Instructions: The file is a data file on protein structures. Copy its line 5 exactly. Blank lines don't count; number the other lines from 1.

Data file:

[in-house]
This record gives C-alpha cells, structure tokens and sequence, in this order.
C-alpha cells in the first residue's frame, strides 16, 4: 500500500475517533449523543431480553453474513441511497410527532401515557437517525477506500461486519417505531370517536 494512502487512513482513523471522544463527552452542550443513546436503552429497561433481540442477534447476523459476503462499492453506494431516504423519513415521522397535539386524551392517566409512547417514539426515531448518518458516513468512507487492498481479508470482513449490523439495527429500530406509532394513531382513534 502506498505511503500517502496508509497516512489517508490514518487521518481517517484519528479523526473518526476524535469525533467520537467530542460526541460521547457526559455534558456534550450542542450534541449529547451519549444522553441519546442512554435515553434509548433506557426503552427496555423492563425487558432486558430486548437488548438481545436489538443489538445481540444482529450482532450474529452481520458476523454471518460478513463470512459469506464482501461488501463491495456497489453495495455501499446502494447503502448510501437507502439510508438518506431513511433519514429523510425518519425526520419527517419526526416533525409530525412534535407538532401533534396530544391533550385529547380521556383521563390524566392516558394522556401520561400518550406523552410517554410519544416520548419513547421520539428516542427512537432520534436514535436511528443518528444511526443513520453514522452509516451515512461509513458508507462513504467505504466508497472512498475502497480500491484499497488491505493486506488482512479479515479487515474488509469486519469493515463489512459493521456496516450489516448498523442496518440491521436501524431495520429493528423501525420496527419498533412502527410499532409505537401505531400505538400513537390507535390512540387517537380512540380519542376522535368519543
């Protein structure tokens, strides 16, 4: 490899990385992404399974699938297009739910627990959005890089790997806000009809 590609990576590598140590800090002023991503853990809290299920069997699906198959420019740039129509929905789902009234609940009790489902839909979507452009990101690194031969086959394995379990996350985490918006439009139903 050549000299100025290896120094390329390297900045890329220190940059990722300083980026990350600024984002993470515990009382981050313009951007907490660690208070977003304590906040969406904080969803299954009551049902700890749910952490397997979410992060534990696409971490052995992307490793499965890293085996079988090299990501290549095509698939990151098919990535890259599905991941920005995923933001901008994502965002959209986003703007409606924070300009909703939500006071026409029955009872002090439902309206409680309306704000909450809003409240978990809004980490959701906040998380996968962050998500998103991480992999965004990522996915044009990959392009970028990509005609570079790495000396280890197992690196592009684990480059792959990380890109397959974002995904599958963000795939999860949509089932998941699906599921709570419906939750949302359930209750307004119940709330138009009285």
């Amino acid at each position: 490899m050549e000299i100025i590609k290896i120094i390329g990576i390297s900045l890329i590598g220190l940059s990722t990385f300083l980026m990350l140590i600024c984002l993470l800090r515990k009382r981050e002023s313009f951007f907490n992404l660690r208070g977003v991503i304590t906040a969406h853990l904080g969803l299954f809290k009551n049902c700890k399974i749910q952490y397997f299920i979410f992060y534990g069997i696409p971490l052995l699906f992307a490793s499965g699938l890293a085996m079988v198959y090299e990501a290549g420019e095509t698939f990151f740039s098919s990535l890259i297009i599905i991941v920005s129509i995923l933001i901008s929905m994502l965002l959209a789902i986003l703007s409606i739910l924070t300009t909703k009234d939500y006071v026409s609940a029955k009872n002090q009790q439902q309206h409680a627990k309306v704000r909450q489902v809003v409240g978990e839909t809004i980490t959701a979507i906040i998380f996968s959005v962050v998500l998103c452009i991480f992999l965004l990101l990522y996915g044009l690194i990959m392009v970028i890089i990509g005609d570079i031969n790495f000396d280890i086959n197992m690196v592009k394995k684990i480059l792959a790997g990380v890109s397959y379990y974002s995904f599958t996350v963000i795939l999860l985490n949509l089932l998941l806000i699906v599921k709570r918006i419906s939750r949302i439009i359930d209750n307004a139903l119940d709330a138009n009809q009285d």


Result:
């Amino acid at each position: 490899m050549e000299i100025i590609k290896i120094i390329g990576i390297s900045l890329i590598g220190l940059s990722t990385f300083l980026m990350l140590i600024c984002l993470l800090r515990k009382r981050e002023s313009f951007f907490n992404l660690r208070g977003v991503i304590t906040a969406h853990l904080g969803l299954f809290k009551n049902c700890k399974i749910q952490y397997f299920i979410f992060y534990g069997i696409p971490l052995l699906f992307a490793s499965g699938l890293a085996m079988v198959y090299e990501a290549g420019e095509t698939f990151f740039s098919s990535l890259i297009i599905i991941v920005s129509i995923l933001i901008s929905m994502l965002l959209a789902i986003l703007s409606i739910l924070t300009t909703k009234d939500y006071v026409s609940a029955k009872n002090q009790q439902q309206h409680a627990k309306v704000r909450q489902v809003v409240g978990e839909t809004i980490t959701a979507i906040i998380f996968s959005v962050v998500l998103c452009i991480f992999l965004l990101l990522y996915g044009l690194i990959m392009v970028i890089i990509g005609d570079i031969n790495f000396d280890i086959n197992m690196v592009k394995k684990i480059l792959a790997g990380v890109s397959y379990y974002s995904f599958t996350v963000i795939l999860l985490n949509l089932l998941l806000i699906v599921k709570r918006i419906s939750r949302i439009i359930d209750n307004a139903l119940d709330a138009n009809q009285d």